The meaningful potentialities of this kind of performace
are distributed into several perceptive domains of the
human brain, and the audience has to deal with new set
of stimulus and to integrate them into meaningful
relations (idea further discussed in [3]). In this sense,
performers may furnish elements to facilitate the multi-

sensorial integration, creating a potential meaningful

This idea of constant (re)furnishing of music thoughts is
the main concept that articulates sounds, images and
texts on continuaMENTE. The name of the piece in
Portuguese suggests: continua (continuous), mente
(mind). Figure 1 shows the first page of the visual poem
Hiptese do Continuum (continuum hypothesis) that
was created in line with the piece concept. Located in
seven different positions on the stage, this poem
presented visual structures describing interaction
between words and visual patterns. The poem itself was
used as a scenario and it was the first medium
integrating concepts, audiovisuals and performance
rules. The text of the poem is divided in four narrative
sketches. Each sketch described a different sequence of
events and facts of a single persons quotidian. These
sketches were interpreted by an actor that created a
different character for each sketch. The recorded text
was mixed with electroacustic sounds and they were
played at the beginning and at the end of the piece.

play a MIDI controlled piano. Figure 2 shows two

interfaces developed at NICS and used in the

Figure 2: An overall view of the stage during the

performance continuaMENTE. It is possible to see the
interactive carpet and the interactive mallets played on the
stage floor.

continuaMENTEs sonorities resemble a percussion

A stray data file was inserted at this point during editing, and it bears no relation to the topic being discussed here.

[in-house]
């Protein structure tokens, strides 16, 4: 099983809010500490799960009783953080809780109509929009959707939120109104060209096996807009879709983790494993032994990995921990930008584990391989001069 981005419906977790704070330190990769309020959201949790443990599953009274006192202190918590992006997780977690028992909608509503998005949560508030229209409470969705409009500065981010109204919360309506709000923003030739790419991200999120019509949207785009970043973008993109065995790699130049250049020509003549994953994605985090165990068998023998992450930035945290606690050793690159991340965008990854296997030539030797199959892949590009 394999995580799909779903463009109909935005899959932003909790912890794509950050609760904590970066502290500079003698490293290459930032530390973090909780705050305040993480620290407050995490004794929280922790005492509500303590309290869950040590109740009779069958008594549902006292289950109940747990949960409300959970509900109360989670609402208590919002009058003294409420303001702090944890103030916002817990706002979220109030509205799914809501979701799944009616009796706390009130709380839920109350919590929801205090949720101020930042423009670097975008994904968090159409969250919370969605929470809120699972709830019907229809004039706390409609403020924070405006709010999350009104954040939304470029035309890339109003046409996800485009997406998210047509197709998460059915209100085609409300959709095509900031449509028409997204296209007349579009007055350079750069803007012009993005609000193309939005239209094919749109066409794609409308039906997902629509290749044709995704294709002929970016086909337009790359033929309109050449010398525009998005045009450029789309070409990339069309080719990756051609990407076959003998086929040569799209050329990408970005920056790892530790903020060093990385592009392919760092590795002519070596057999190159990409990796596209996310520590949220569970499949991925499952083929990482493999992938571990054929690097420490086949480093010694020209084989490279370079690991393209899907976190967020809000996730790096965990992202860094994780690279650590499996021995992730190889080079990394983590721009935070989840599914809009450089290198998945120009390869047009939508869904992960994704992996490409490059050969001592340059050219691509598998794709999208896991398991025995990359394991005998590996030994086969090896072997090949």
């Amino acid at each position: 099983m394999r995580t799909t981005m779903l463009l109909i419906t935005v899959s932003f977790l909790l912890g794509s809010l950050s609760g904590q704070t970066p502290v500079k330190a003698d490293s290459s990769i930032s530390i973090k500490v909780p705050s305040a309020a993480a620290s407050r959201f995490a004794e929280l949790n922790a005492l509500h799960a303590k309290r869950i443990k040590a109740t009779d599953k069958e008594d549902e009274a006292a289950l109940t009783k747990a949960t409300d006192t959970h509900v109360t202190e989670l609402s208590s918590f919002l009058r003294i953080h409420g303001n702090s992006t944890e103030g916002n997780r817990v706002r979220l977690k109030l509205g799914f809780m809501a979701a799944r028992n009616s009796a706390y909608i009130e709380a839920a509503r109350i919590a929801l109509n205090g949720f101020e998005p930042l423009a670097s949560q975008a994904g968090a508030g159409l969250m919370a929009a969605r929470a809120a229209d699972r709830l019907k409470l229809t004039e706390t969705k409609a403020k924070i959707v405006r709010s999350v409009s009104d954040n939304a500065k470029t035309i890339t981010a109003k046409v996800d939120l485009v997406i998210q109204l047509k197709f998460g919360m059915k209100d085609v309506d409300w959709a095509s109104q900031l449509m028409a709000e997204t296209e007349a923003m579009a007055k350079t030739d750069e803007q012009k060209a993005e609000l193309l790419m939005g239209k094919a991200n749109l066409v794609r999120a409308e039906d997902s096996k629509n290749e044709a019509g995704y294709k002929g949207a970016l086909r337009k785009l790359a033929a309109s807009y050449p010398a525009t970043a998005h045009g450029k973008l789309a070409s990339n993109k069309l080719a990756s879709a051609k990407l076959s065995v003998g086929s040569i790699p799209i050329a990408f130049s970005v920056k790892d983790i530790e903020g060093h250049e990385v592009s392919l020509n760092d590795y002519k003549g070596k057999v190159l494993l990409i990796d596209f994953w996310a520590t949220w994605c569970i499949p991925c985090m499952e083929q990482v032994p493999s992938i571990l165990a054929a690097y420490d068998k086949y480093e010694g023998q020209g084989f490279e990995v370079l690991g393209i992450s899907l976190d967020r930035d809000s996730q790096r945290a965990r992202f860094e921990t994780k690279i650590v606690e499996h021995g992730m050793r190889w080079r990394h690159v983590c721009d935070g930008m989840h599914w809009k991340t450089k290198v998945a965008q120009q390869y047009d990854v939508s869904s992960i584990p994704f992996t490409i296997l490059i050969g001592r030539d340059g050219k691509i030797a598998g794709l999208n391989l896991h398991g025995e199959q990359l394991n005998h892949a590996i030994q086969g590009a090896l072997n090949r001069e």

piece accompanied by a piano, both instruments
sounding over a pre-composed soundscape (figure 3).
This piece explores the identity of Brazilian percussion
instruments amplifying their sound features. Idiomatic
percussion gestures played by the percussionists using
interfaces produced complex melodic patterns on the
MIDI piano, via real time computer control. Original
sound morphologies were preserved while the
performers gestures constantly produced new materials
and the rhythmic structures were repeated generating
complex patterns on the MIDI piano (figure 4).

Figure 1: Two pages of the visual poem Hiptese do

Continuum spotted with black light in the back stage
scenario (see figure 2). It was the basic support for
sonic, light and visual interplay.



continuaMENTE is divided in eight scenes composed

using different sound materials - from environmental to
digital synthetic sounds. The performers used
improvisation, music gestures and technology to
integrate texts, images, tape and live electronics. Video
projections combined real time images with prerecorded sequences.
The instrumentation included: ton-tons, Spanish cajon,
Brazilian pandeiro, congas, bongos, and marimba.
Percussionists played them using sticks, mallets and
interactive piezzo-electric mallets whose actions
produced two kinds of music signals: a) amplified
percussion sounds and b) MIDI data stream. The first
one was sent to a mixing desk without any further signal
processing. The MIDI data was processed in a laptop to

Figure 3. It shows Video projection, percussionist,

visual poems and the laptop controlling table.

Three pieces of software were created to control and

integrate the performers gestures to the automatic piano
interpretation. The first one Rabisco is an interactive
music drawing interface written in Java (see

Figure 4. Percussionist is using interactive mallets to

play the MIDI controlled piano.

The other two programs Ciclotom and Harmonostinat

were implemented in Pure Data. The first one generates
a massive structure of pitch cycles with varying speed
from slow motion to a very fast sequence of MIDI
events. Piano sounds controlled by Ciclotom generated
machine-oriented note sequences whose dizzying speeds
were far beyond human capacity. Harmonostinati takes
the strokes from the interactive mallets or gloves and
map them into a harmonic field that varies according to
the speed of the interpreter, mallet index or gloves
fingers (Figure 5).

Figure 6. Stage map showing the performers

movements during the first section part of the piece.



The total duration of the eight sections of

continuaMENTE was 60 minutes. Each section explored
different sound realms. During the performance there
were moments in which mediated body percussion playd
the piano; in others, audiovisual and piano developed a